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By MCN Editor editor@moviecitynews.com

BYOB: Summertime And The Living Is… Well… Living

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123 Responses to “BYOB: Summertime And The Living Is… Well… Living”

  1. Sideshow Bill says:

    I can’t believe Summer is almost over.

    I can’t believe the USA is simply not a safe place to live. I want out.

  2. sam says:

    Ok, not related to anything in particular but when I worked at studios, newspaper advertising was a huge expense. Now that is pretty much gone (and shrunk the LAT’s Calendar section) has that resulted in lower costs for the studios or has that movie shifted to online advertising including social media?
    Anyone????

  3. palmtree says:

    Sunday was one of the saddest days in recent memory. July was the hottest month ever recorded. This summer will be remembered but not necessarily for the movies.

  4. Stella's Boy says:

    I echo the sentiments expressed by Bill and palmtree. I’m eager for some good escapism. Hoping to take my kid to Hobbs & Shaw soon since he wants to see it. And we got three wide release horror movies over twelve days, and I’m excited to see all three. Plus The Kitchen looks fun and has a great cast. Good Boys might be good for some laughs. Angel Has Fallen could be ridiculous and so bad it’s good. Don’t Let Go looks intriguing. And those are just the wide theatrical releases. August is good.

    Binge watched The Boys over three nights. No familiarity with the source material. Had an absolute blast. Frequently hilarious. Excellent cast. Fun ribbing of superheroes. Some crazy gore. A few shocking moments. I really liked it.

  5. palmtree says:

    I’m looking forward to The Boys from another friend recommending it and now SB.

    I will say that billionaires becoming Iron Man and Batman is one big comic book lie that I think has made the world worse. More often than not they continue to screw over society and use Iron Man and Batman almost like good PR. The Boys seems like the corrective to that idea, at least in theory.

  6. Stella's Boy says:

    Yeah I found the depiction of superheroes as basically monsters drunk on their own power and fame while serving as highly compensated employees of a mega-corporation to be quite refreshing.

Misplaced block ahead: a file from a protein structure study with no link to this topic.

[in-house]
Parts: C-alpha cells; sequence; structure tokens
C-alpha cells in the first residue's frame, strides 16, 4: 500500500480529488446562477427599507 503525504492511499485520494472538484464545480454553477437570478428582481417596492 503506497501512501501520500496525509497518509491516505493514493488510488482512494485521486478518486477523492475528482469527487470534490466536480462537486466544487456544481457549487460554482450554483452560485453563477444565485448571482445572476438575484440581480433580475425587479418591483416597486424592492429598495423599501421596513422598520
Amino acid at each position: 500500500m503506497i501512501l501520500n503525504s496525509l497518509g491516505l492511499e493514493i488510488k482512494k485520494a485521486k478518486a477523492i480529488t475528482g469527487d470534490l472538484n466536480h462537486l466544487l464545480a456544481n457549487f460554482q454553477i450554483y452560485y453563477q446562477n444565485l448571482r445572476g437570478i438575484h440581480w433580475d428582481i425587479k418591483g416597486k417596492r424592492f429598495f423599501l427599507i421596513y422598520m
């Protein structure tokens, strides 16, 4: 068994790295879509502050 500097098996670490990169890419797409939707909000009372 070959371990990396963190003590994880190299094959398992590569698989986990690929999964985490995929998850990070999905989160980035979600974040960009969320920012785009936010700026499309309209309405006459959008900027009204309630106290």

7. movieman says:

    Mildly looking forward to “Don’t Let Go” (the Searchlight horror flick with the generic title but cool trailer that looks like a Lionsgate movie).
    Also “The Kitchen” (almost entirely because of the ladies; had no idea it was based on a DC comic), “Good Boys” (despite meh spring fest reviews), Linklater (of course), maybe “Scary Stories.”
    The Costner-voicing-a-doggy thing might be a high-end Nicholas Sparks-y guilty pleasure (like “Dear John” which also costarred Amanda Seyfried who’s always a welcome presence). Or merely sentimental slop.
    Curious about Sundance indie “Them That Follow” w/ Olivia Colman which was actually lensed (partially) in my hometown last year. Not that I had any idea at the time.
    It’s actually opening here on Friday.

    Both previous Gerard Butler “Fallen” movies made my 10-worst list, so the second-run discount house awaits.

    “Angry Birds 2,” “Dora,” “47 Meters” and the remaining summer dumps can wait for Netflix (or the library). Whoever provides me with a DVD copy first.

  8. Stella's Boy says:

    Them That Follow looks good. Colman is always great plus I am a huge Walton Goggins fan. Fallen won’t be good but I’m hoping for entertainingly awful. Shark movie at the theater is a must for me.

  9. Amblinman says:

    The Boys is ridiculously entertaining. The plane sequence is every inch of what Watchman tried for and failed executing.

    I’m looking forward to Scary Stories because I loathe summer and Halloween is so much better.

  10. Stella's Boy says:

    Halloween > everything.

  11. leahnz says:

    “we die. that may be the meaning of life. but we do language. that may be the measure of our lives.” T MORRISON
    RIP legend & pioneer, energy just changes form

  12. movieman says:

    And “Blinded by the Light.”
    Not sure how I forgot that one; maybe because of the sheer # of wide-release titles slated for the end of summer.
    Was a huge Springsteen fan back in the day: the trailer reminded me why I loved him.
    And I’m still hoping that Chadha may someday make another movie as good as “Bend it Like Beckham.”

  13. Stella's Boy says:

    Had a double feature of Domino and The Curse of La Llorona. Domino is interesting. Runs barely more than 80 minutes without credits. It’s been cut to pieces. Narrative is a mess. There are many weirdly shot and cut scenes. Also not sure why it’s set in 2020, and the story feels straight out of 2005. But there are three standout sequences that are incredibly effective and vintage De Palma. Wish it was better and his original vision, but glad I watched it.